If your organization uses ConnectWise Control to remotely manage endpoints, this article should be very important to you.
According to professional services and security testing firm Bishop Fox, the firm discovered eight vulnerabilities when researching the ConnectWise Control product.
The firm has privately reached out to ConnectWise to inform them of the vulnerabilities of their popular remote management solution.
During the research process, we read in news reports that ConnectWise products had been exploited in a ransomware attack in Texas. Without knowing whether the attack was facilitated by the vulnerabilities we discovered, Bishop Fox separately reached out to the Federal Bureau of Investigation and the local Texas field office to provide details on the discovered vulnerabilities in case this information could be of use to the investigation into the ransomware incident.
According to Bishop Fox, the vulnerabilities could allow an attacker to execute arbitrary code on a victim’s Control service and gain control of client machines connected to a victim’s Control instance.
The vulnerabilities were confirmed by threat detection firm Huntress Labs.
Bishop Fox was unable to say whether or not the vulnerabilities were used to carry out the Texas ransomware attack.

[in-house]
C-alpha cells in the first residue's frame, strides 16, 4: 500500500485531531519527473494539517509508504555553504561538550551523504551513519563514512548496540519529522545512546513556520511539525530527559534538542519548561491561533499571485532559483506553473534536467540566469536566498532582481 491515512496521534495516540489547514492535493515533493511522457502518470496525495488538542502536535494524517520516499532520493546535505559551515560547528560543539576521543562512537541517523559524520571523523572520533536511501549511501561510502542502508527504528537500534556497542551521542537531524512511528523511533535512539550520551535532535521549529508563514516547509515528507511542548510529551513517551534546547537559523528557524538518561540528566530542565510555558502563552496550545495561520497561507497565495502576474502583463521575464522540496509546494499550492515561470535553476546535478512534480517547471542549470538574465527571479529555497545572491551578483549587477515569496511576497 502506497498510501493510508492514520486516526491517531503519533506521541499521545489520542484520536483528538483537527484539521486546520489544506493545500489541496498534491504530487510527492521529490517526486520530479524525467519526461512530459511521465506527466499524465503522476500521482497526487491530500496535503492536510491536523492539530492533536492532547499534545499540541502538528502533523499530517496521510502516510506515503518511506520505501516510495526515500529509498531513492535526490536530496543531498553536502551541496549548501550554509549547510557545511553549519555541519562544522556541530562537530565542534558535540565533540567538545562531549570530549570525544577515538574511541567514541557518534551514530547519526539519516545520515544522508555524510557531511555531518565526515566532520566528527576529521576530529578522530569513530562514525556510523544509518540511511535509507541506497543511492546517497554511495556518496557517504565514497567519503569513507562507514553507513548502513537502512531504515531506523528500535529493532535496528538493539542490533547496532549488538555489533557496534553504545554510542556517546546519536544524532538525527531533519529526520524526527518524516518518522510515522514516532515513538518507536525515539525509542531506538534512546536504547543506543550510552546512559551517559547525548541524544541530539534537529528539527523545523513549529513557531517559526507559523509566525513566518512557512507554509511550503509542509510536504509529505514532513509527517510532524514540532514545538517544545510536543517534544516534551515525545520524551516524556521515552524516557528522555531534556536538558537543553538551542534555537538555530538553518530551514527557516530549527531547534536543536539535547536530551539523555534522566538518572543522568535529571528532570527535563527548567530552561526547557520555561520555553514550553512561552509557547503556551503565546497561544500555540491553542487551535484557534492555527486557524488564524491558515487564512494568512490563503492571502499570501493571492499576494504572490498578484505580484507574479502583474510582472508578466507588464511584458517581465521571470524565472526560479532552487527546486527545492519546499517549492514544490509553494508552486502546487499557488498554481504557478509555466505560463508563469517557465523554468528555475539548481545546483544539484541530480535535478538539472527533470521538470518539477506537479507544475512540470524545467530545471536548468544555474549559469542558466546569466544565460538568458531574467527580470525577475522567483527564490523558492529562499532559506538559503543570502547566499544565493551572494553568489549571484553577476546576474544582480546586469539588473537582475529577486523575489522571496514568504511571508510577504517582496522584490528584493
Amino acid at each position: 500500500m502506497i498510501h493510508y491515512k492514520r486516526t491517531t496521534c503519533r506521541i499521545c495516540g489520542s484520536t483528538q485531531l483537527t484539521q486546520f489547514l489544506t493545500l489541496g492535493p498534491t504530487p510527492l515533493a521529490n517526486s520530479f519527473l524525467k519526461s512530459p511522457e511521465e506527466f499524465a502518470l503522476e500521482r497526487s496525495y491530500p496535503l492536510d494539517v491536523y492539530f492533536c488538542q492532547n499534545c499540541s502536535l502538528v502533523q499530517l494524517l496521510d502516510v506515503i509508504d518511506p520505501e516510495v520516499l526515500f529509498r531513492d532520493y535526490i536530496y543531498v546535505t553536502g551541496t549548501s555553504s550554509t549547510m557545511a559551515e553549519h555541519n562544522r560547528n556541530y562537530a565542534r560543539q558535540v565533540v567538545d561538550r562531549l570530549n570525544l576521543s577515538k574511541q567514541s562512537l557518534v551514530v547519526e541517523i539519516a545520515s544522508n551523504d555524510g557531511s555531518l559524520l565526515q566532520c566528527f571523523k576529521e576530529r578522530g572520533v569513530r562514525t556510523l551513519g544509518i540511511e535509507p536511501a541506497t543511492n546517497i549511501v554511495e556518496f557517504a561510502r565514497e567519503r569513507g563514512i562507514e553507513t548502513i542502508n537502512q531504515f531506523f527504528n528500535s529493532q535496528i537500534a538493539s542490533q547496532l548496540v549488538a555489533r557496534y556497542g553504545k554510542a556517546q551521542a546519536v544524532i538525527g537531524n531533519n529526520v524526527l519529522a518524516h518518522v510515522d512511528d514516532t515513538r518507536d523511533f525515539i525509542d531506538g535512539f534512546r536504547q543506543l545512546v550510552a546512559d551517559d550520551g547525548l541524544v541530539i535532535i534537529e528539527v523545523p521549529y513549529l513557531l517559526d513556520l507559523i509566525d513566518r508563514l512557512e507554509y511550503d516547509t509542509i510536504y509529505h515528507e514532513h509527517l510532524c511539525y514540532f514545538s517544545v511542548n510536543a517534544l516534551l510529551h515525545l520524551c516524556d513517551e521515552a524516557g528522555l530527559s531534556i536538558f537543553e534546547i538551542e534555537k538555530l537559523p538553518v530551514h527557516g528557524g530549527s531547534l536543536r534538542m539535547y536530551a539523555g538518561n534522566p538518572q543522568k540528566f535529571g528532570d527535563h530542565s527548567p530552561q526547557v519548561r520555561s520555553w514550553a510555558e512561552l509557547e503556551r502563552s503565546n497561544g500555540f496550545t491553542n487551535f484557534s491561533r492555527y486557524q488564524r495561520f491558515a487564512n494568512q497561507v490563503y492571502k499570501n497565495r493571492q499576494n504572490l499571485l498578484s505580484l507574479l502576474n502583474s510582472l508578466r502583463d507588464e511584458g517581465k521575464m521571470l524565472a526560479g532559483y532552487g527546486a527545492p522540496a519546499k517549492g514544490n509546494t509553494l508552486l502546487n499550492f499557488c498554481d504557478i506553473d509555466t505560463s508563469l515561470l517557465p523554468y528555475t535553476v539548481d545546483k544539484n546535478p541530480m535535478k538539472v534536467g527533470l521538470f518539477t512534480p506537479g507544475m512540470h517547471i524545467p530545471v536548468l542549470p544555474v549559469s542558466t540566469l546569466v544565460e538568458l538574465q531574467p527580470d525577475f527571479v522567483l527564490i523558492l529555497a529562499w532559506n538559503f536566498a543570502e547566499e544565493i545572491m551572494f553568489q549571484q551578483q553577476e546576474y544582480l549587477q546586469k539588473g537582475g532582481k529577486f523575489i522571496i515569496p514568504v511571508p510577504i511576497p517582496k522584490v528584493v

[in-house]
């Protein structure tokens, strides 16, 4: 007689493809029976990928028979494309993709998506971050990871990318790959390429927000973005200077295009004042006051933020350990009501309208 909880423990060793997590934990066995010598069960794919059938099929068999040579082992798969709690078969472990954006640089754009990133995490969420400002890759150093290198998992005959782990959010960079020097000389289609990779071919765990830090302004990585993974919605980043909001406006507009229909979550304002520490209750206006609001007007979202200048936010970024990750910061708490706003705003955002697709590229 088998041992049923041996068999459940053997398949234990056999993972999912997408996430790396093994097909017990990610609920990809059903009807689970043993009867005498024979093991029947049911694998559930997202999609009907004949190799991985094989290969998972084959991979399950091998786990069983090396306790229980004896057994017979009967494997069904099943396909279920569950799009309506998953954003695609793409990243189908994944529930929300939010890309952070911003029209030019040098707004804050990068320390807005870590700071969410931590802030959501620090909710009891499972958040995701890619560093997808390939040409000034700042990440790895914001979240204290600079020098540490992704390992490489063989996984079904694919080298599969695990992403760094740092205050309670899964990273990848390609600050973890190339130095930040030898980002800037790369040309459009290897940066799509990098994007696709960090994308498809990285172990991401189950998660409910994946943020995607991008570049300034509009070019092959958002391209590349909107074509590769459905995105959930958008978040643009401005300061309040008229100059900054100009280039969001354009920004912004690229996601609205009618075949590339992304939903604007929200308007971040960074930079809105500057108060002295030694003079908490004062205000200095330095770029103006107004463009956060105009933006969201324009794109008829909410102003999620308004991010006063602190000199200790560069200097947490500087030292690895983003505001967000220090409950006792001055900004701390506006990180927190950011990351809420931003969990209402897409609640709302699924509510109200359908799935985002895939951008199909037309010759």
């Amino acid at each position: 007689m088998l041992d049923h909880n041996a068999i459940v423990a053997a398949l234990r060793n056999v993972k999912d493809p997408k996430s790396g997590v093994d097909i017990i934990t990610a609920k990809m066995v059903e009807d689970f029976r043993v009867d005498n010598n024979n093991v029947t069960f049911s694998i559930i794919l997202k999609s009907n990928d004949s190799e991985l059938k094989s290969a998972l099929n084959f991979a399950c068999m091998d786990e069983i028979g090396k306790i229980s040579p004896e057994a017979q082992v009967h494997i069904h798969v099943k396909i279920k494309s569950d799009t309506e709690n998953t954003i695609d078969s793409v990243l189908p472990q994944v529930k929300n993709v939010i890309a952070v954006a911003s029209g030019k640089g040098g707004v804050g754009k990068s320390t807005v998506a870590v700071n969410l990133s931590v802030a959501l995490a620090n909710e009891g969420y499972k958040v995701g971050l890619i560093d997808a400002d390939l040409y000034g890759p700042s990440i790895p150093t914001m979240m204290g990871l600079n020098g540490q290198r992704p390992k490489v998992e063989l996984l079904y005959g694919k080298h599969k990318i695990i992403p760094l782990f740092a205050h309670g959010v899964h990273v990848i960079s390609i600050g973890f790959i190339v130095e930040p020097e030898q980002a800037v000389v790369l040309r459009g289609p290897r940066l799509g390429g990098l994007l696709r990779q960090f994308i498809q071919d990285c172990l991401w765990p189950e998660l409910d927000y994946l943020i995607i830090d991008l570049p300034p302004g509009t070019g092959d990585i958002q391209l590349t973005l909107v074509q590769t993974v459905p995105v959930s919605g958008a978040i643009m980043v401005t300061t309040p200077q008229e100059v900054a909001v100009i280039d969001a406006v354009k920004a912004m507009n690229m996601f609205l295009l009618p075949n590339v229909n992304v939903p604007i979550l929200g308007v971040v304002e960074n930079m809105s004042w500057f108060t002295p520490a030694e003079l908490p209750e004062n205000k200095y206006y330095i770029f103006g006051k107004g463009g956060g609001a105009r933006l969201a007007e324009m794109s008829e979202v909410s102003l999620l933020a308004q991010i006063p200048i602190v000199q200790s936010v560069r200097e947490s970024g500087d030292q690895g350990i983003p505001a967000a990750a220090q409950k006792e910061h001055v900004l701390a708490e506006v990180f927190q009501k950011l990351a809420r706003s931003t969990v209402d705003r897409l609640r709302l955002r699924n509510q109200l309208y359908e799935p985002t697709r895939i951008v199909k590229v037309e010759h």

According to CRN, ConnectWise has been tied to several 2019 security breaches, including the Wipro hack and another in August that resulted in 22 municipal websites in cities and towns across Texas.
In a statement provided to other media outlets like MSSP Alert, ConnectWise said it resolved six of the eight items Bishop Fox identified and will shortly resolve another that it deems a “much lower risk.”
The eighth item does not pose a credible threat, the company said.
Here’s the company’s full statement, as published on MSSP Alert:
“In late September, ConnectWise received notification from a company known as Bishop Fox, an organization that operates as a consultant in the security space, stating they had identified vulnerabilities in ConnectWise Control. We had several conversations with Bishop Fox and asked for further information to assist in replicating their findings and thus facilitate any necessary improvements to our product.
Bishop Fox could not provide additional information as the attack chain for the exploits they outlined were conceptual. In addition, both Bishop Fox and ConnectWise agreed that no active exploits had occurred from these potential vulnerabilities.
ConnectWise takes the security of our products and our partners very seriously. We appreciated the insights and based on their report, we did our own internal research and evaluation and addressed the points they raised in their review. With an overabundance of caution, we resolved 6 of the 8 items Bishop Fox listed in their report by October 2, 2019.
On January 21, 2020, ConnectWise again ran our own tests on 6 of the 8 items referenced in the Bishop Fox report and we can affirm that they are secure. Within the next two weeks we will resolve a seventh item that is much lower in risk. ConnectWise takes the stance that the final item identified by Bishop Fox does not pose a credible threat to users of the product.
ConnectWise looks at security as a dynamic threat and will continue to work to optimize security for our partners and community. We encourage partners and colleagues to contact us at firstname.lastname@example.org with any questions or to report any issues.”